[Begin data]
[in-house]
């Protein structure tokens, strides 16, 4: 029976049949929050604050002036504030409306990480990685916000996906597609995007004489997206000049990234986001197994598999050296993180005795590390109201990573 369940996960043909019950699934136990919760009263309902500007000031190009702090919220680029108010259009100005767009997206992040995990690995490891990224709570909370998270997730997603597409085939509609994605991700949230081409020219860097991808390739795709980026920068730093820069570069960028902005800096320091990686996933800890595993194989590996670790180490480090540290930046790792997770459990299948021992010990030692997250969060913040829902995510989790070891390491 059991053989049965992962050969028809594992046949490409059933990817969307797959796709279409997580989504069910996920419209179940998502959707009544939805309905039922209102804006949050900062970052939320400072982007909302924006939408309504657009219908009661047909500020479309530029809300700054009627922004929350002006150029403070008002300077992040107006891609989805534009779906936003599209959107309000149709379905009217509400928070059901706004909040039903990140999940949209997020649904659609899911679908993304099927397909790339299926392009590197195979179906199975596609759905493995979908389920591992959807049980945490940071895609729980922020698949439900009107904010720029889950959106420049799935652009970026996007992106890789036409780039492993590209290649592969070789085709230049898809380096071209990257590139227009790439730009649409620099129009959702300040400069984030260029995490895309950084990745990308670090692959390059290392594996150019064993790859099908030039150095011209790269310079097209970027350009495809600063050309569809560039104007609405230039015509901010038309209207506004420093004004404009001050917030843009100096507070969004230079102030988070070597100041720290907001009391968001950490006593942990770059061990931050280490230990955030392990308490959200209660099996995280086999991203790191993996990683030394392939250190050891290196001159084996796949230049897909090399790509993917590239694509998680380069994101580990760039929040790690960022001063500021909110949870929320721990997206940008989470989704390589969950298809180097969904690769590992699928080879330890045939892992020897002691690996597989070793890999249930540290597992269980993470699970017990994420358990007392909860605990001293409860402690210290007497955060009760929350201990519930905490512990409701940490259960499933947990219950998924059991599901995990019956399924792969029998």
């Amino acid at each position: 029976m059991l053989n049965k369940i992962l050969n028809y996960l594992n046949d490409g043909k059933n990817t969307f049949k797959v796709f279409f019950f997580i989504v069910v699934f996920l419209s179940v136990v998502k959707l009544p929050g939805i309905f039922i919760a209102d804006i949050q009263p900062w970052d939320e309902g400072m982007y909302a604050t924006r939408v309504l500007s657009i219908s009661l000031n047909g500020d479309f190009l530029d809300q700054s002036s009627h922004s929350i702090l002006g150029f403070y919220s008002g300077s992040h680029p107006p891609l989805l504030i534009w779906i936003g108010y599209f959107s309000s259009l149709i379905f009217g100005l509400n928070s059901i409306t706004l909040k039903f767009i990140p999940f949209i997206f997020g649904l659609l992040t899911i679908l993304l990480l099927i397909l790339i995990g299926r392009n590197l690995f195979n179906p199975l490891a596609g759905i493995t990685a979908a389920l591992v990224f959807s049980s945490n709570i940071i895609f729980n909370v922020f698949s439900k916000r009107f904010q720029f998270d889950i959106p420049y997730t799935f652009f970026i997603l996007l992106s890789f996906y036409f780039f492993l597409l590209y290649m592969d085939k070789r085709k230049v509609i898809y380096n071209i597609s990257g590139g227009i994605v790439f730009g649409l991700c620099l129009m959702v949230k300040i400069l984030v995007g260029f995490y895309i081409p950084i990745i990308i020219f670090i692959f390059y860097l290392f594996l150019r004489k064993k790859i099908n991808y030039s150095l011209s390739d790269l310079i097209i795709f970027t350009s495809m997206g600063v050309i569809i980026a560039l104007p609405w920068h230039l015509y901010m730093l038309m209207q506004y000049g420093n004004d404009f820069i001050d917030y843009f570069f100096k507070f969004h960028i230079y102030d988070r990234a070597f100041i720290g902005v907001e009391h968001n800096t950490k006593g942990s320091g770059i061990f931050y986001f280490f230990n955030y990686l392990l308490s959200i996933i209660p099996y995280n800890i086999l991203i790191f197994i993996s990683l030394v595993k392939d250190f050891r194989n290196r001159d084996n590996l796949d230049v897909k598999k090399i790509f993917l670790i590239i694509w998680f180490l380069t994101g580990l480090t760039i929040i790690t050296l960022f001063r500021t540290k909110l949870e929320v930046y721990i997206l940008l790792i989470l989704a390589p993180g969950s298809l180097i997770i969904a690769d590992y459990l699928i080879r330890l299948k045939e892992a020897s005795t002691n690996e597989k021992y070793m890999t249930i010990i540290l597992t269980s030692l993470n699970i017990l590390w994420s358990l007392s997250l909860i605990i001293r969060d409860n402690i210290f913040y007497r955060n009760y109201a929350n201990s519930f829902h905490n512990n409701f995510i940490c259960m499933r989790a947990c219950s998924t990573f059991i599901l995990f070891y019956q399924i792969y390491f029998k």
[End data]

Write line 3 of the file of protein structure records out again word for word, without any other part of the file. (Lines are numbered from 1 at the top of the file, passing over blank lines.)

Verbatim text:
């Amino acid at each position: 029976m059991l053989n049965k369940i992962l050969n028809y996960l594992n046949d490409g043909k059933n990817t969307f049949k797959v796709f279409f019950f997580i989504v069910v699934f996920l419209s179940v136990v998502k959707l009544p929050g939805i309905f039922i919760a209102d804006i949050q009263p900062w970052d939320e309902g400072m982007y909302a604050t924006r939408v309504l500007s657009i219908s009661l000031n047909g500020d479309f190009l530029d809300q700054s002036s009627h922004s929350i702090l002006g150029f403070y919220s008002g300077s992040h680029p107006p891609l989805l504030i534009w779906i936003g108010y599209f959107s309000s259009l149709i379905f009217g100005l509400n928070s059901i409306t706004l909040k039903f767009i990140p999940f949209i997206f997020g649904l659609l992040t899911i679908l993304l990480l099927i397909l790339i995990g299926r392009n590197l690995f195979n179906p199975l490891a596609g759905i493995t990685a979908a389920l591992v990224f959807s049980s945490n709570i940071i895609f729980n909370v922020f698949s439900k916000r009107f904010q720029f998270d889950i959106p420049y997730t799935f652009f970026i997603l996007l992106s890789f996906y036409f780039f492993l597409l590209y290649m592969d085939k070789r085709k230049v509609i898809y380096n071209i597609s990257g590139g227009i994605v790439f730009g649409l991700c620099l129009m959702v949230k300040i400069l984030v995007g260029f995490y895309i081409p950084i990745i990308i020219f670090i692959f390059y860097l290392f594996l150019r004489k064993k790859i099908n991808y030039s150095l011209s390739d790269l310079i097209i795709f970027t350009s495809m997206g600063v050309i569809i980026a560039l104007p609405w920068h230039l015509y901010m730093l038309m209207q506004y000049g420093n004004d404009f820069i001050d917030y843009f570069f100096k507070f969004h960028i230079y102030d988070r990234a070597f100041i720290g902005v907001e009391h968001n800096t950490k006593g942990s320091g770059i061990f931050y986001f280490f230990n955030y990686l392990l308490s959200i996933i209660p099996y995280n800890i086999l991203i790191f197994i993996s990683l030394v595993k392939d250190f050891r194989n290196r001159d084996n590996l796949d230049v897909k598999k090399i790509f993917l670790i590239i694509w998680f180490l380069t994101g580990l480090t760039i929040i790690t050296l960022f001063r500021t540290k909110l949870e929320v930046y721990i997206l940008l790792i989470l989704a390589p993180g969950s298809l180097i997770i969904a690769d590992y459990l699928i080879r330890l299948k045939e892992a020897s005795t002691n690996e597989k021992y070793m890999t249930i010990i540290l597992t269980s030692l993470n699970i017990l590390w994420s358990l007392s997250l909860i605990i001293r969060d409860n402690i210290f913040y007497r955060n009760y109201a929350n201990s519930f829902h905490n512990n409701f995510i940490c259960m499933r989790a947990c219950s998924t990573f059991i599901l995990f070891y019956q399924i792969y390491f029998k």